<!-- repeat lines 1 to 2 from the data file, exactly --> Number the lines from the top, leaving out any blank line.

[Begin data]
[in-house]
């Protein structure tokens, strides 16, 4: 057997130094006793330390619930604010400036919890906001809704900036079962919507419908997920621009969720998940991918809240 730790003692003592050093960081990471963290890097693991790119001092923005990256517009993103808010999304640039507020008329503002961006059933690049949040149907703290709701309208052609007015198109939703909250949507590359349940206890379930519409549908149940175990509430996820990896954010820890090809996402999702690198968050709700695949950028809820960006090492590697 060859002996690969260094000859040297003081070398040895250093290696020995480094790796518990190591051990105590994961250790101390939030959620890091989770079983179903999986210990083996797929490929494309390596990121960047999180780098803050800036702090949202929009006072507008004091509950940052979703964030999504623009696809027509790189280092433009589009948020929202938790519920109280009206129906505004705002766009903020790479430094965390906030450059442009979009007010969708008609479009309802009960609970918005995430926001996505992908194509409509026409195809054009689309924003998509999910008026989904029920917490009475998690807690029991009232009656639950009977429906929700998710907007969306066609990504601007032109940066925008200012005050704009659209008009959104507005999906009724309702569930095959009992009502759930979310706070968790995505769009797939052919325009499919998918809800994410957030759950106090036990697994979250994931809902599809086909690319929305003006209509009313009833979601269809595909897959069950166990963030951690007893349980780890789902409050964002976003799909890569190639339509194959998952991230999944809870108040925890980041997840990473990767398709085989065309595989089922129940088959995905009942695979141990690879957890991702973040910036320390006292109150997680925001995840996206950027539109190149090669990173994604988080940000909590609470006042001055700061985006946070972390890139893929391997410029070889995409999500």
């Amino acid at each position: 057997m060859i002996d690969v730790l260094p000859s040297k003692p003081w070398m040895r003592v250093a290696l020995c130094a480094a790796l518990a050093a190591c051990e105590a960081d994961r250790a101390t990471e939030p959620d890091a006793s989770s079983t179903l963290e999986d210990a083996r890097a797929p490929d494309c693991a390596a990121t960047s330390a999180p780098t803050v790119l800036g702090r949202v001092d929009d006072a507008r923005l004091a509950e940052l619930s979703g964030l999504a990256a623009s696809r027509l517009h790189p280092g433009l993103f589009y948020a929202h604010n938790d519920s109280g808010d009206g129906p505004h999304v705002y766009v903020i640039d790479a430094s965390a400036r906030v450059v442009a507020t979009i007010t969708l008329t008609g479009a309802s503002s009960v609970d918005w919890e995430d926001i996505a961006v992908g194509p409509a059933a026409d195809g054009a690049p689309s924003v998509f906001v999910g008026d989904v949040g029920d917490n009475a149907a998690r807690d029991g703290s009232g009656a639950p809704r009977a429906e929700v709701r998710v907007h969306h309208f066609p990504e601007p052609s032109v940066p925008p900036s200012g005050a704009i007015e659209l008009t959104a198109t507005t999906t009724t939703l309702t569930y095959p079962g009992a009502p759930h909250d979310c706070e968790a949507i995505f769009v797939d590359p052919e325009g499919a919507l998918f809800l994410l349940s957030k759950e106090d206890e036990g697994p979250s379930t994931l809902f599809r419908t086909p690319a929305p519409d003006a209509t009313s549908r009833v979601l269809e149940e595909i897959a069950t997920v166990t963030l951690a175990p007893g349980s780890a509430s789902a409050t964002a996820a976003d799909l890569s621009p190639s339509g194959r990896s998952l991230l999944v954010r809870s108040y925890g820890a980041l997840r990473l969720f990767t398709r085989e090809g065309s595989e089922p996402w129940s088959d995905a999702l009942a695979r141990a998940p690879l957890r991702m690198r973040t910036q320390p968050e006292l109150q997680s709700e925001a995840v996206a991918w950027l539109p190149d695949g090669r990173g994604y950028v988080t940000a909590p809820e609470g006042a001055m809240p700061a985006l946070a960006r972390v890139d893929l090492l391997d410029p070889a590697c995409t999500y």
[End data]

[in-house]
């Protein structure tokens, strides 16, 4: 057997130094006793330390619930604010400036919890906001809704900036079962919507419908997920621009969720998940991918809240 730790003692003592050093960081990471963290890097693991790119001092923005990256517009993103808010999304640039507020008329503002961006059933690049949040149907703290709701309208052609007015198109939703909250949507590359349940206890379930519409549908149940175990509430996820990896954010820890090809996402999702690198968050709700695949950028809820960006090492590697 060859002996690969260094000859040297003081070398040895250093290696020995480094790796518990190591051990105590994961250790101390939030959620890091989770079983179903999986210990083996797929490929494309390596990121960047999180780098803050800036702090949202929009006072507008004091509950940052979703964030999504623009696809027509790189280092433009589009948020929202938790519920109280009206129906505004705002766009903020790479430094965390906030450059442009979009007010969708008609479009309802009960609970918005995430926001996505992908194509409509026409195809054009689309924003998509999910008026989904029920917490009475998690807690029991009232009656639950009977429906929700998710907007969306066609990504601007032109940066925008200012005050704009659209008009959104507005999906009724309702569930095959009992009502759930979310706070968790995505769009797939052919325009499919998918809800994410957030759950106090036990697994979250994931809902599809086909690319929305003006209509009313009833979601269809595909897959069950166990963030951690007893349980780890789902409050964002976003799909890569190639339509194959998952991230999944809870108040925890980041997840990473990767398709085989065309595989089922129940088959995905009942695979141990690879957890991702973040910036320390006292109150997680925001995840996206950027539109190149090669990173994604988080940000909590609470006042001055700061985006946070972390890139893929391997410029070889995409999500």